COMMON DYSREGULATION AMONG ALLERGIC CONDITIONS
Allergic asthma, allergic rhinitis and atopic dermatitis are prevalent allergic diseases. These diseases can be distinguished by the location of their most important symptoms; lungs, sinuses and skin respectively.
They also share many characteristics, including the same underlying immune system dysregulation as evidenced by inappropriate T-cell mediated responses to innocuous antigens, peripheral eosinophilia, elevated serum IgE levels, chronic immune system activation, and over-production of inflammatory mediators, including leukotrienes, cytokines and chemokines.
LEUKOTRIENES AND INFLAMMATION IN ALLERGIC DISEASES
Leukotrienes are eicosanoid lipid mediators and are derived from the essential fatty acid arachidonic acid (AA), which is concentrated in the membrane phospholipids of cells of the immune system. The role of inflammatory mediators (leukotrienes) in allergic diseases is well characterized. In particular, leukotrienes play a significant role in the pathophysiology of allergic diseases. In all of these allergic diseases, there is an overproduction of leukotrienes. Leukotrienes are important for innate immunity and the physiological response to pathogens. However, excess production of leukotrienes promotes the inappropriate response, such as inflammation, to harmless antigenic substances that characterizes allergy.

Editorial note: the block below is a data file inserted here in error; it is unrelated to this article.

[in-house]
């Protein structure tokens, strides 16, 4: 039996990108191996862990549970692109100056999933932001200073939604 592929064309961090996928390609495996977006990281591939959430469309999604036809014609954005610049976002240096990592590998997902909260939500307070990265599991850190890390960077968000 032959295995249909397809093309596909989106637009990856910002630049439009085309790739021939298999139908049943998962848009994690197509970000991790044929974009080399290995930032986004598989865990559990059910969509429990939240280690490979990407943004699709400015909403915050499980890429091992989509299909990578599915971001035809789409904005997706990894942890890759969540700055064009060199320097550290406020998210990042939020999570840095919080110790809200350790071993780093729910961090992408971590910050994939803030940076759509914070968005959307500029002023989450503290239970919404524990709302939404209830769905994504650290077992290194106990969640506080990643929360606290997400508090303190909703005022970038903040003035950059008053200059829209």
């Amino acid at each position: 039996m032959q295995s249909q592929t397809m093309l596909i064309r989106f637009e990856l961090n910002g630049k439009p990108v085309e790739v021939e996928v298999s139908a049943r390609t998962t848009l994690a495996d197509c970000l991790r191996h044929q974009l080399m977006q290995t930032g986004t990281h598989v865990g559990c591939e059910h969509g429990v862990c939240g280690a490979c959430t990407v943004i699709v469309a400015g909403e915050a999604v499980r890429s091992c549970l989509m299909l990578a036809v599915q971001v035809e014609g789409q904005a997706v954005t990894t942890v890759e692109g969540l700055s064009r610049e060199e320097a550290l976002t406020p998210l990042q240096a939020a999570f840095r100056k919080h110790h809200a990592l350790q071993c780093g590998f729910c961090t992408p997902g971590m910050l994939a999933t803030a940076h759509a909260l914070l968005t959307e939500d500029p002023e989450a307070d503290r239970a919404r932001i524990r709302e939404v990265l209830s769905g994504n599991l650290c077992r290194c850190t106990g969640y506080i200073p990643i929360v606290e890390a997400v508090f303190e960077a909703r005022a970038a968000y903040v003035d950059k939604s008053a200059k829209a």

LEUKOTRIENES IN ALLERGIC INDIVIDUALS
Blood leukocytes of allergic individuals produce higher levels of leukotrienes upon stimulation than do the same types of cells from nonallergic individuals (14,23). Further, the response of allergic individuals to leukotrienes is exaggerated compared to the response by non-allergic individuals. This exaggerated response causes the problematic and uncomfortable symptoms common in allergies and asthma.